Isometric tension recording. MRAs from control and diabetic mice were carefully cleaned of fat and connective tissue and then cut into rings (2 mm in length). MRAs were mounted in a small-vessel dual-chamber myograph for measurement of isometric tension. After a 30-min equilibration period in PSS solution bubbled with carbogen at 37°C and pH = 7.4, arteries were stretched to their optimal lumen diameter for active tension development. After a second 30-min equilibration period, the vessels were exposed to phenylephrine (PE) (10−5 mol/L) and the presence of functional endothelium was assessed by the ability of ACh (10−6 mol/L) to induce relaxation.
For determination of the role of endothelial NO synthase (eNOS) and COX-2 in the impaired EDR in diabetic mice, MRAs were incubated with NS 398 (10 μmol/L), a COX-2–selective inhibitor, for 1 h and then EDR was performed after precontraction with PE. For determination of the role of eNOS and NADPH oxidase in the impaired EDR in diabetic mice, MRAs were incubated with L-NAME (100 μmol/L) and apocynin (100 μmol/L) for 30 min and then EDR was performed after precontraction with PE.
The same protocol was used for double knockout db−/db− and p50 NF-κB (db−/db−p50NF-κB−/−) and db−/db− and PARP-1 (db−/db−PARP-1−/−) male mice. After precontraction with PE (10−5 mol/L) and the steady maximal contraction, cumulative dose-response curves were obtained for ACh (10−8 to 10−5 mol/L) and sodium nitroprusside (SNP) (10−8 to 10−5 mol/L) in the presence or absence of NS-398, L-NAME, and apocynin.
MRA and CAs from diabetic mice were carefully cleaned of fat and connective tissue and then cut into rings (2 mm in length). Arteries from MRA were mounted in a small-vessel dual-chamber myograph for measurement of isometric tension. Arteries were incubated with either p65NF-κB short hairpin RNA (shRNA) lentiviral particle (Santa Cruz Biotechnology, Santa Cruz, CA), to downregulate p65NF-κB expression, or AG1478 (LC Laboratories, Woburn, MA), epidermal growth factor receptor (EGFR) tyrosine kinase (EGFRtk) inhibitor for 4 h. After precontraction with PE (10−5 mol/L) and the steady maximal contraction, cumulative dose-response curves were obtained for ACh (10−8 to 10−5 mol/L) and SNP (10−8 to 10−5 mol/) in the presence or absence of L-NAME as described above.
Freshly isolated hearts MRAs from all groups were immediately frozen in liquid nitrogen and then homogenized in ice-cold lysis buffer as previously described (18–20). Western blot analysis was performed for phosphorylated and total eNOS (1:1,000 dilution; Cell Signaling, Boston, MA), phosphorylated and total p65NF-κB (1:1,000 dilution; Cell Signaling), cleaved and total PARP-1 (1:1,000 dilution; Cell Signaling), and COX-2 (1:500 dilution, Santa Cruz Biotechnology) using specific antibodies. Blots were stripped and then reprobed with either β-actin (1:2,000 dilution, Santa Cruz Biotechnology) or glyceraldehyde-3-phosphate dehydrogenase (1:2,000 dilution, Santa Cruz Biotechnology) antibodies to verify the equal loading among the samples.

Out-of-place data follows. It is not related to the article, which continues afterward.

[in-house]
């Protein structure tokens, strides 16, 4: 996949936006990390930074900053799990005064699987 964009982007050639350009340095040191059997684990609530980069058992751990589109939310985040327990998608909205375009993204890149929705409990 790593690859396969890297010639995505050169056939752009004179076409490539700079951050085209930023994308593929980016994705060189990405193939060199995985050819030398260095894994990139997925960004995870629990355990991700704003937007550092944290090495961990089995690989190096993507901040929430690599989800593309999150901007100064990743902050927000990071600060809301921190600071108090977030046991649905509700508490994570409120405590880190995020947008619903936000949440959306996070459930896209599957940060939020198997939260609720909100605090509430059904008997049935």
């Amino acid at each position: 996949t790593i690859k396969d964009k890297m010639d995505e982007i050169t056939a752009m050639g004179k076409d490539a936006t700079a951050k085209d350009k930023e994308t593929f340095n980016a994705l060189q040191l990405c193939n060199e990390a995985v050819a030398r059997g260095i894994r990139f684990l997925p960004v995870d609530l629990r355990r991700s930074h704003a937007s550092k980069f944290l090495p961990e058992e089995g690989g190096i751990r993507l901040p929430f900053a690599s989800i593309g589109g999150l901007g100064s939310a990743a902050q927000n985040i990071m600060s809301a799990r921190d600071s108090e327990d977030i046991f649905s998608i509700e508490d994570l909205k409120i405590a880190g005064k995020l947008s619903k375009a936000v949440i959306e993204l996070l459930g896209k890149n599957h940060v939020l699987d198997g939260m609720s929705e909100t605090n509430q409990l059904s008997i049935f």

Mouse coronary arterial endothelial cells (ECs) were purchased from Celprogen (San Pedro, CA), and they were cultured according to the manufacturer instructions using complete growth media. Cultures were incubated at 37°C in a humidified 5% CO2 incubator, and the medium was changed every 2 days. Confluent cell monolayers were harvested by a brief incubation with 0.25% trypsin-EDTA solution (GIBCO; Invitrogen, Grand Island, NY) and subcultured to perform further experiments between passages 3 and 7.
ECs were transiently transfected with lipofectamine LTX and Plus transfection reagents (Invitrogen) in 80% confluent 12-well culture dishes, including 1 µg of the reporter plasmid pGL2-eNOSPromoter luciferase containing 1,621-bp fragment of human eNOS promoter and 0.5 µg of the reporter plasmid pRL-TK (Promega, Fitchburg, WI) in the presence or absence of 1 µg of the expression vector pCMV4-p65. The plasmids pGL2-eNOSPromoter and pCMV4-p65 were purchased from Addgene (cat. nos. 19297 and 21966, respectively). After 48 h of incubation with normal glucose (5 mmol/L) or high glucose (25 mmol/L), cells were lysed in lysis buffer (Promega), and luciferase and renilla activities were measured with the dual Luciferase Assay System (Promega) with a luminometer (Fluoroskan Ascent FL; Laboratory Systems, Kilsyth, Victoria, Australia). The renilla activity was used to normalize the transfection efficiency. In another set of experiments, the ECs were only transfected with 1 µg of the expression vector pCMV4-p65 and incubated with normal or high glucose to isolate RNA for further experiments.
Sp1 and eNOS mRNA levels were determined in heart tissues and ECs. Total RNA from heart was obtained using the RNeasy Fibrous Tissue Mini Kit (Quiagen, Valencia, CA) according to the manufacturer’s recommendations or using the TRI Reagent (Sigma-Aldrich, St. Louis, MO) for cells. A total of 1 μg DNase I–treated RNA was reverse transcribed into cDNA using the High Capacity cDNA Archive kit (Applied Biosystems, Foster City, CA) with random hexamers in a 20-μL reaction. PCR was performed in duplicate for each sample using 1 μL cDNA as a template ×1 of TaqMan Universal PCR Master Mix (Applied Biosystems) and ×10 of Taqman Gene Expression Assays (Applied Biosystems) in a 20-μL reaction. Assays-on-Demand (Applied Biosystems) of TaqMan fluorescent real-time PCR primers and probes were used for Sp1 (Mm00489039_m1), Nos3 (Mm00435217_m1), and glyceraldehyde-3-phosphate dehydrogenase (Mm99999915_g1), which was used as endogenous control to normalize results. Quantitative RT-PCR was carried out in an ABI PRISM 7000 Sequence Detection System (Applied Biosystems) using the following conditions: 2 min at 50°C and 10 min at 95°C followed by 40 cycles of 15 s at 95°C and 1 min at 60°C. Relative mRNA levels were determined using the 2-∆∆Ct method. Results are expressed as the relative expression of mRNA in treated mice or transfected cells compared with untreated mice or control cells.